Exploration potential of stress transfer modelling in
fault-related mineral deposits
Steven Micklethwaite1,2, Stephen F. Cox1
1 Research School of Earth Sciences, Australian
National University, Canberra, ACT 0200, Australia
2 Now at: CODES, Private Bag 126, University of Tasmania, Hobart, TAS 7001,
This project applies the principles of the triggering
mechanisms and triggering effects of active fault systems to understand
gold mineralisation in ancient fault systems. Earthquakes generate small
elastic stress changes, which in turn trigger other earthquakes and many
thousands of aftershocks. Each aftershock is a fault slip event that
enhances the permeability of the crust and high-frequencies of aftershocks
tend to occur on faults with the same dimensions as those faults that
host gold mineralisation in Australian gold camps. Previously, we have
shown that at crustal depths of 10-20 km, orogenic-type gold deposits
occur where co-seismic stress changes around a fault are likely to have
triggered clusters of aftershocks (Micklethwaite and Cox, 2004, 2006;
Micklethwaite, 2007). Therefore Stress Transfer Modelling helps us understand
the dynamics of ancient fault systems and acts as a valuable predictive
tool for the exploration industry.
Stress Transfer Modelling is now being
extended to gold mineralised fault systems that developed in near-surface
crustal environments (1-6 km) during episodes of normal faulting and
high geothermal gradients, such as the Carlin-type gold deposits.
Both earthquakes and intrusive events generate small elastic stress changes
in the crust, which have been linked to the triggering of thousands of
aftershocks and the enhancement of permeability. We developed stress
transfer modelling (STM) to understand the dynamics of ancient fault
systems and act as a valuable predictive tool for the exploration industry
(Micklethwaite and Cox, 2004, 2006; Micklethwaite, 2007). We have also
been able to link co-seismic stress changes to wall rock damage generation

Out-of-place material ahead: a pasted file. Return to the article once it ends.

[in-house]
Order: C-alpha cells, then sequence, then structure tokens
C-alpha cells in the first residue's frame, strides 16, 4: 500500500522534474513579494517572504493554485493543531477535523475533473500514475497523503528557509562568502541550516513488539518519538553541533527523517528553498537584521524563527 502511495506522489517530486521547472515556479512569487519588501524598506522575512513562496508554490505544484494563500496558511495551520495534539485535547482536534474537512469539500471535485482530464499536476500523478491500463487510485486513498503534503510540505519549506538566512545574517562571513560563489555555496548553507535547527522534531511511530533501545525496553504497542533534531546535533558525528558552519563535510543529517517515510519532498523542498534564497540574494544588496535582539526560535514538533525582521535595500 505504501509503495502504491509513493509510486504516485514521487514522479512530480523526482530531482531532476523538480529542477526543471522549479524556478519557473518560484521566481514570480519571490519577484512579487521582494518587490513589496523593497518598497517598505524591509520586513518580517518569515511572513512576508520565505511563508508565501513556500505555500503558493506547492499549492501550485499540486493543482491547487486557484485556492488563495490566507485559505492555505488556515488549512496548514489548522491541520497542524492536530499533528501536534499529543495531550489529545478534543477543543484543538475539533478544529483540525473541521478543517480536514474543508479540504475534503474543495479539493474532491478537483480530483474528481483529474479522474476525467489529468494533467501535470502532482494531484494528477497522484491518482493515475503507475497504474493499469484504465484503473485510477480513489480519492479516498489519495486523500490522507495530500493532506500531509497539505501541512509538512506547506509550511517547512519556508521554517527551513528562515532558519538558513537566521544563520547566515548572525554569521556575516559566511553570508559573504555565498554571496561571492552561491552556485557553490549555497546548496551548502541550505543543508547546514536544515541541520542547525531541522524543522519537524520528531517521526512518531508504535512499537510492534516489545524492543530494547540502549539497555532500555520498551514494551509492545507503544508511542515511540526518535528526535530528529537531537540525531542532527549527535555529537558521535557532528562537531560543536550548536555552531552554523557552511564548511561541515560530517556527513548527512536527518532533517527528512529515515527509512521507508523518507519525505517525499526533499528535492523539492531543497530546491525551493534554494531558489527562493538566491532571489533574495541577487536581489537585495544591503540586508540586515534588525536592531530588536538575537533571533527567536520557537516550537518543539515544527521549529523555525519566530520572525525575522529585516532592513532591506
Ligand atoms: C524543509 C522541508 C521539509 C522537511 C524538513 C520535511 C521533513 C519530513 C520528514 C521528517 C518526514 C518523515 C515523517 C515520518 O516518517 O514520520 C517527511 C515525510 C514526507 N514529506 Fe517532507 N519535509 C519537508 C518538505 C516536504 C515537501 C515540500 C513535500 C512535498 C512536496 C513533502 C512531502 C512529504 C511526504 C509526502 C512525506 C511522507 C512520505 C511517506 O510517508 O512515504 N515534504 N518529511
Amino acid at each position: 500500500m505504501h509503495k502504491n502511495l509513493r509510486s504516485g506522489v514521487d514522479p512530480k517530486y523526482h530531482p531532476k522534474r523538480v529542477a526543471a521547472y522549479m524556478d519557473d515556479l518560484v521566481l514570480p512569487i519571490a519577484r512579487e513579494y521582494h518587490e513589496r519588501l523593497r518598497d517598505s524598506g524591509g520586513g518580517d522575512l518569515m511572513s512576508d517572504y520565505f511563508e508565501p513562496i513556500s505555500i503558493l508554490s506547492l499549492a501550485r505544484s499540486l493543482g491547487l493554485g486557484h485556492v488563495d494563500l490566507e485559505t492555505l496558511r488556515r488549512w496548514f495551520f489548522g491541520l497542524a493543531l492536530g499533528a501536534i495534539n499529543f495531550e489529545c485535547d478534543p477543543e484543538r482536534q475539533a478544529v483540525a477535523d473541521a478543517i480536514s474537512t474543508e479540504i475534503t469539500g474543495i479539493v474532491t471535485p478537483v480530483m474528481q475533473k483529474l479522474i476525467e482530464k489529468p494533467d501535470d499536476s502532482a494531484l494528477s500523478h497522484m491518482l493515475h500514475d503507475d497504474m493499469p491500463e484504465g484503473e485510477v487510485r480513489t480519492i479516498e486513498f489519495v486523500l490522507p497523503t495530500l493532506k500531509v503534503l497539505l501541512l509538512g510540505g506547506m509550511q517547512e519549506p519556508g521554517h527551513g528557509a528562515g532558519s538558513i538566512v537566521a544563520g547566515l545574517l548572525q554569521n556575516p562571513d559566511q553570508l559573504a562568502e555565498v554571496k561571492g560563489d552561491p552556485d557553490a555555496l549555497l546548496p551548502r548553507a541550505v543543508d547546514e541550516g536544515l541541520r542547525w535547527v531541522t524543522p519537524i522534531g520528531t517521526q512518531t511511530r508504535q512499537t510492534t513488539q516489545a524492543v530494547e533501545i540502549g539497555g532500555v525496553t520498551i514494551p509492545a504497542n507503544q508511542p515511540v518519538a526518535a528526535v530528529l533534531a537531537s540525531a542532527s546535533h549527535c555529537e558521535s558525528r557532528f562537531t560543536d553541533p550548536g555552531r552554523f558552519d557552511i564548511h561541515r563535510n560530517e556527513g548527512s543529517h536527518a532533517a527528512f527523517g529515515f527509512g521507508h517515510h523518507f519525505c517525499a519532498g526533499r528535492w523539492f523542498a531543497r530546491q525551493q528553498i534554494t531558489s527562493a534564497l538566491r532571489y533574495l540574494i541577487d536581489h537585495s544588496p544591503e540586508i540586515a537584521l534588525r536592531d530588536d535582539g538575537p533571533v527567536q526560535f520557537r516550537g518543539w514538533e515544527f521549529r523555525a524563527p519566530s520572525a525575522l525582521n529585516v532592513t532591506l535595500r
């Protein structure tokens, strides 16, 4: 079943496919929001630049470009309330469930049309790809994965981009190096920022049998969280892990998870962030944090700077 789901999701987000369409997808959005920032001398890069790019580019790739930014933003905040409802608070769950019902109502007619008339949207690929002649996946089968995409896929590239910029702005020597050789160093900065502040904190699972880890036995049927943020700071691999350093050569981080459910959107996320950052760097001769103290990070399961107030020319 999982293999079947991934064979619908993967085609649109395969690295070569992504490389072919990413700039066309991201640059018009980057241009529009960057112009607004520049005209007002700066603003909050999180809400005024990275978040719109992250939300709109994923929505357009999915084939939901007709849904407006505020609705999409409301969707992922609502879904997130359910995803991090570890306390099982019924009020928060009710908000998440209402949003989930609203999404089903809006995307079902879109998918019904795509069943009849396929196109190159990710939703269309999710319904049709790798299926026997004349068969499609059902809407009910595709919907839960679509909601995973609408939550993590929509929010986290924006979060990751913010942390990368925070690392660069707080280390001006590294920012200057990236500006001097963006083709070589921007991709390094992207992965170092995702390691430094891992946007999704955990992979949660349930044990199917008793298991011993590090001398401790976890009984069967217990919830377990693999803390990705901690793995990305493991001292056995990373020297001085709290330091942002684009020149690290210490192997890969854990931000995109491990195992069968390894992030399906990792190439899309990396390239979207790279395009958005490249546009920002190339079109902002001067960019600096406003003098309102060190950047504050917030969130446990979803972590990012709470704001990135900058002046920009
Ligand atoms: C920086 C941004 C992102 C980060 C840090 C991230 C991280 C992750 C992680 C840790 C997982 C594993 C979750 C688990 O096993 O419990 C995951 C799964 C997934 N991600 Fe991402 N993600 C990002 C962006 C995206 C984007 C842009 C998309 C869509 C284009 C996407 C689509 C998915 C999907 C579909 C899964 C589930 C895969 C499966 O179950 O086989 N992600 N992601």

and permeability, using Damage Mechanics Theory (Sheldon and Micklethwaite,
In 2008, we applied STM to near-surface hydrothermal environments (0.5-2
km; Carlin goldfield, Nevada), and deep hydrothermal environments (15-25
km; Agnew goldfield, West Australia). In the Carlin goldfield, mineralisation
is broadly stratiform but also related to the upper tips of ~5 km-long
normal dip-slip faults. Debate exists as to whether fluid migration was
controlled by active fault processes, reaction-enhanced porosity generated
in specific lithologies, or convection through fracture networks that
were indefinitely open due to the low confining stresses of near-surface
environments. In the Agnew goldfield, mineralisation forms a linear trend
of pod-like bodies on the western limb of a regional fold. Fault rocks
containing ore-grade mineralisation are dominated by ductile shear textures,
with only small percentages of brittle deformation textures such as breccias
and veins. Metamorphic grades suggest the goldfield formed in the mid-crust
possibly at the base of a structure, but it was not clear whether visco-elastic
creep processes, or co-seismic damage controlled fluid migration and
In both case studies, STM predictions were made in three dimensions,
and it was demonstrated that mineralization could be matched by the unique
stress patterns generated at the tips of fault ruptures; indicating co-seismic
elastic stress changes are a first-order control on permeability enhancement
and mineralisation. This potentially represents a breakthrough for Carlin-related
research and promises to resolve a long-standing debate.
Micklethwaite, S. and Cox, S.F., 2004. Fault segment rupture, aftershock-zone
fluid flow, and mineralization. Geology, 32, 813-816.
Micklethwaite, S. and Cox, S.F., 2006. Progressive fault triggering
and fluid flow in aftershock domains. Earth and Planetary Science
Letters, 250, 318-330.
Micklethwaite, S., 2007. The significance of strings and clusters of
fault-related mesothermal lode gold mineralization. Economic Geology.
102, issue 6, 1157-1164.
Sheldon, H.A. and Micklethwaite, S., 2007. Damage and permeability around
faults: Implications for mineralization. Geology, 35, 903-906.